As APD reviews new immigration law, San Antonio changes policy

San Antonio Police Chief William McManus (Courtesy: City of San Antonio)
San Antonio Police Chief William McManus (Courtesy: City of San Antonio)

AUSTIN (AP/KXAN) — San Antonio’s police chief says the department will abandon a policy prohibiting officers in the nation’s seventh-largest city from asking about a person’s immigration status due to Texas’ new law banning so-called sanctuary cities.

Chief William McManus on Monday ripped Republican lawmakers over the law signed Sunday night, which opponents say is the nation’s most anti-immigrant law since an Arizona crackdown in 2010.

Texas’ law takes effect in September and will allow police officers to ask about a person’s immigration status during routine stops. McManus says that could include people even stopped for jaywalking.

He says a written department policy prohibiting questions about immigration status was added several years ago following community meetings.

Austin’s Chief of Police Brian Manley says his department’s legal advisers are currently reviewing the language of SB 4. “We will have a better understanding of the impact to our operations and any necessary changes to policy or procedure once this review has been completed,” said Manley in a statement on Monday. “The Austin Police Department has worked hard to build and maintain trust, communication and stronger relationships with our communities through outreach programs and community policing. This effort and engagement will continue. With the passage of this law, we want our minority community to maintain their trust in us, if you see or are a victim of a criminal act we want you to call us and report it.”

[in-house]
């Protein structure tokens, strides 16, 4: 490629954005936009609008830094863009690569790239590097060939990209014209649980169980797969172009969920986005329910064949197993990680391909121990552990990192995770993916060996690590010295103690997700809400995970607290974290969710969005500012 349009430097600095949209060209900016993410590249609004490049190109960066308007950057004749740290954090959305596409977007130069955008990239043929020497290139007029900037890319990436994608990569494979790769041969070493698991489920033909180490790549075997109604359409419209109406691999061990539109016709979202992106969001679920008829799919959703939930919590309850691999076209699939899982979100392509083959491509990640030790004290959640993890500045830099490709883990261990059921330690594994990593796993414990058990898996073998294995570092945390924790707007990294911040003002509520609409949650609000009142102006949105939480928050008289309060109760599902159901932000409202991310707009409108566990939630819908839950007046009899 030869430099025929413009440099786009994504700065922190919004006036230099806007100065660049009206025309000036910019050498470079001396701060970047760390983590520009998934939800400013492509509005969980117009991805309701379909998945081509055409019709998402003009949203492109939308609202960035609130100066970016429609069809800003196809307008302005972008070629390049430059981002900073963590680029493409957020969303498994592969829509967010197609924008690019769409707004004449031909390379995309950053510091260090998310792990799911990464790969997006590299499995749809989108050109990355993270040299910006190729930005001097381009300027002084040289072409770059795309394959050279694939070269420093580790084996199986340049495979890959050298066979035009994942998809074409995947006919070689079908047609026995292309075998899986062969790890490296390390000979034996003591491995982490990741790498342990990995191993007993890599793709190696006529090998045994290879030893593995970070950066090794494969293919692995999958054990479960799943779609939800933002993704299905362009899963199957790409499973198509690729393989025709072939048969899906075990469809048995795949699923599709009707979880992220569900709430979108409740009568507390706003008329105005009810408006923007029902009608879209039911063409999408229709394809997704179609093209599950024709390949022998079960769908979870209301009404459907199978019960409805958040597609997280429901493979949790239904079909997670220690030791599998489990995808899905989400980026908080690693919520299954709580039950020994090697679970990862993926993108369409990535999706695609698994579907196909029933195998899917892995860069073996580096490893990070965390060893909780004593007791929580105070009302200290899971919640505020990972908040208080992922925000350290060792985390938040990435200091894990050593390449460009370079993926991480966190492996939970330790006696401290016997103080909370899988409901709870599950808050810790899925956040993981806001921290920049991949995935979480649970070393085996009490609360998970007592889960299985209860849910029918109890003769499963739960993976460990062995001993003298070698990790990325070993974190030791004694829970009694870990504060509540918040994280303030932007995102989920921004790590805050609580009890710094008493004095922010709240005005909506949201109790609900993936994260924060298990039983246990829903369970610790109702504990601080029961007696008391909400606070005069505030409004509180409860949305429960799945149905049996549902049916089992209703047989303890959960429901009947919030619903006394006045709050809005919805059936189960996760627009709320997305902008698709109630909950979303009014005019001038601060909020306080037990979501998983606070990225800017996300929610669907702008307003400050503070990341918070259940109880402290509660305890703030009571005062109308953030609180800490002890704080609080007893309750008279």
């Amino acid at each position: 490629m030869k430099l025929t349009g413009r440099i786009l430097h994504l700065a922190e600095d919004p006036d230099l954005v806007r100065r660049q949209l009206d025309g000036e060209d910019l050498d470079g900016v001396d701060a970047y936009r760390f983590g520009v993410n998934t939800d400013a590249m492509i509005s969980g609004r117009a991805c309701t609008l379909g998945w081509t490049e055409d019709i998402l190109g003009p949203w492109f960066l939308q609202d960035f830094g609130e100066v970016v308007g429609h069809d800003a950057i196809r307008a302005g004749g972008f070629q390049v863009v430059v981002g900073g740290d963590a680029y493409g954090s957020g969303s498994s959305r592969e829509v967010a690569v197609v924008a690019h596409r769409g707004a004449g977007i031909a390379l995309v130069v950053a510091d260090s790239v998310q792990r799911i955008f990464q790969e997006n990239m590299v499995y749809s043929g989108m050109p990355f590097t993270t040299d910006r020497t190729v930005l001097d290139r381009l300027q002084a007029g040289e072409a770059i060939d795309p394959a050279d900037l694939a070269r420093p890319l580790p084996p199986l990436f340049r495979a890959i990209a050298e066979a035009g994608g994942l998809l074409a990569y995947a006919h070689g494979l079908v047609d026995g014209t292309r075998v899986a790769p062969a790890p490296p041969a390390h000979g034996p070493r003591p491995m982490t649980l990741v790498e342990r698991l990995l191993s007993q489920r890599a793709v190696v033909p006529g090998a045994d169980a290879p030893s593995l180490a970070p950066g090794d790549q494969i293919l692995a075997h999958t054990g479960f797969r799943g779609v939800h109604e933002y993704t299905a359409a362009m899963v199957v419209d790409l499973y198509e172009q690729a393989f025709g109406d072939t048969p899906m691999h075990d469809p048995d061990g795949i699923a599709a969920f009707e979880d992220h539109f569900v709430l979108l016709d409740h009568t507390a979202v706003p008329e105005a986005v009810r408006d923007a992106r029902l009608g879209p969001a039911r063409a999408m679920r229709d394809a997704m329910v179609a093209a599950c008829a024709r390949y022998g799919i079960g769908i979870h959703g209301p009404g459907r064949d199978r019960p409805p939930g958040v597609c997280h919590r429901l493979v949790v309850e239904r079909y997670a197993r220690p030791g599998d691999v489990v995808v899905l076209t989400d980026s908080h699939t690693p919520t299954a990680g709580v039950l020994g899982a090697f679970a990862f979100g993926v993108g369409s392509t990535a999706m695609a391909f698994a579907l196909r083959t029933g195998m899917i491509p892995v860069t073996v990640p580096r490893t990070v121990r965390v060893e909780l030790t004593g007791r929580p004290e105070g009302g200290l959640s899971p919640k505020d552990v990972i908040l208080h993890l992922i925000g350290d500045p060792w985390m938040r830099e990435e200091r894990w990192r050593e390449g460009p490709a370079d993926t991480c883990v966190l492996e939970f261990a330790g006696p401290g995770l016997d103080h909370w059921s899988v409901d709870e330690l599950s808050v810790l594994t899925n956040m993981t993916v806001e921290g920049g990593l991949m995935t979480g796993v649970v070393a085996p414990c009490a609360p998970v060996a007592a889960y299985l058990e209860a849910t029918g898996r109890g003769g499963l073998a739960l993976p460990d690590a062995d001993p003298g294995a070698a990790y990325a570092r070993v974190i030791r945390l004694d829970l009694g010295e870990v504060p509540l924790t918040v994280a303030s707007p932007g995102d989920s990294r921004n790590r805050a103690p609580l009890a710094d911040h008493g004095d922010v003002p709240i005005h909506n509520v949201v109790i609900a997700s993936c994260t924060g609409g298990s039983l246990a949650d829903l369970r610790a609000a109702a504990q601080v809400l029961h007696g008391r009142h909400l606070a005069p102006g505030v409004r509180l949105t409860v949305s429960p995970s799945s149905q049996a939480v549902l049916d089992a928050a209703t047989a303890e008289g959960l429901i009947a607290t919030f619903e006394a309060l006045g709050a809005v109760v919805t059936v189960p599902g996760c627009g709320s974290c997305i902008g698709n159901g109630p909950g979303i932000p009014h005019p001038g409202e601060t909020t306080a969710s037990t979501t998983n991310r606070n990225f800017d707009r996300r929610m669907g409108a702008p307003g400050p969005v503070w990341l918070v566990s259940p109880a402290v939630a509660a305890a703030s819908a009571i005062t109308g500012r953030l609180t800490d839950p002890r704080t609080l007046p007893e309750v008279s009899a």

Abbott says the law will help fulfill a duty to keep “dangerous criminals off our streets.” Critics say it will lead to Hispanics being racially profiled.

Travis County Sheriff Sally Hernandez says she will follow the law even though she says she is “disappointed, because this is not in the best interest of public safety.”